we should really just stop apologizing.
Wednesday, December 1, 2010
we should really just stop apologizing.
Saturday, November 27, 2010
medial collateral ligament. or at least, that's what medical professionals would call it.
Thursday, November 25, 2010
it's really not a big deal.
Sunday, October 31, 2010
last night was a perfect makeout night.
Wednesday, October 20, 2010
Tuesday, September 28, 2010
children break my heart.
Sunday, August 15, 2010
orwell wrote with profundity regarding the characters he could suppose based on the details of those he encountered. he sounds unafraid in his encounters, seeming to approach it all with an intellectual questioning, and a willingness to figure it all out. i have the questioning; it’s the willingness that often escapes me. i could be a detail-oriented person, writing essential lists of necessities for trips, or recounting in vivid splendor the sensory delights of my first kiss in a snowbank, or outlining the ideal attributes of the perfect cup of espresso. in reality, however, the one so eloquently and blatantly recounted by a down and out orwell, i am fastidious and neurotic, oriented only towards the mundane details like the end times of ebay auctions, the thread counts of some tire casing, the days since i last made love. this is ridiculous. in attempting to outline the details, the tiniest things that would put a reader into my soaking wet italian synthetic-leather road shoes on the side of a muddy, grassy bluff that juts out of one of the great lakes facing ontario’s wine region, i tend to forget the exact details that are important, and end up getting lost on the things i remember best. i used to photograph beautiful women without their clothes, preferably in industrial surroundings of decay and grainy spite, but the conceptual contrast was lost as soon as i got to frame. i spent the grainy real estate on the figure before me, and the background came in out of focus, unrecognizable, and ultimately benign. skin versus concrete doesn’t really present when skin is all one can see. i never did mind though...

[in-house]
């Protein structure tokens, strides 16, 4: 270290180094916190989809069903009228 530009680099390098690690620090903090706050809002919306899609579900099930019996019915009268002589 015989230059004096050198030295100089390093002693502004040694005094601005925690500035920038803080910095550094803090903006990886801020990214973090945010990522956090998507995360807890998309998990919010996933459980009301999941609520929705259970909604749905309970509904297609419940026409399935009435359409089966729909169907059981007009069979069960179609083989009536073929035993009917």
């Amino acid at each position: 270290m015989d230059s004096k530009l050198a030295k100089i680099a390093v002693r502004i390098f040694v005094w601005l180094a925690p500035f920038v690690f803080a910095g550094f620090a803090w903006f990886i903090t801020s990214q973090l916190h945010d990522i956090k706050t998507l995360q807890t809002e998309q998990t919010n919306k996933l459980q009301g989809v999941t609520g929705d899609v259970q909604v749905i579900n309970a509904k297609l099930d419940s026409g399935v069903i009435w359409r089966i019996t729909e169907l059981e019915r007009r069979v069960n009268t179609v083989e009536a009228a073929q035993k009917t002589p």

to write within the details and come to some kind of inkling as to the identity of someone, maybe even the Self, one has to remember. unfortunately, a combination of sleep deprivation, obsession over the right place to deposit a two-year-old’s excrement at the right time, and the loose planning of the next meal has taken over my detail-detecting cognitive capacities. much of what i remember is out of focus and the texture of bisque.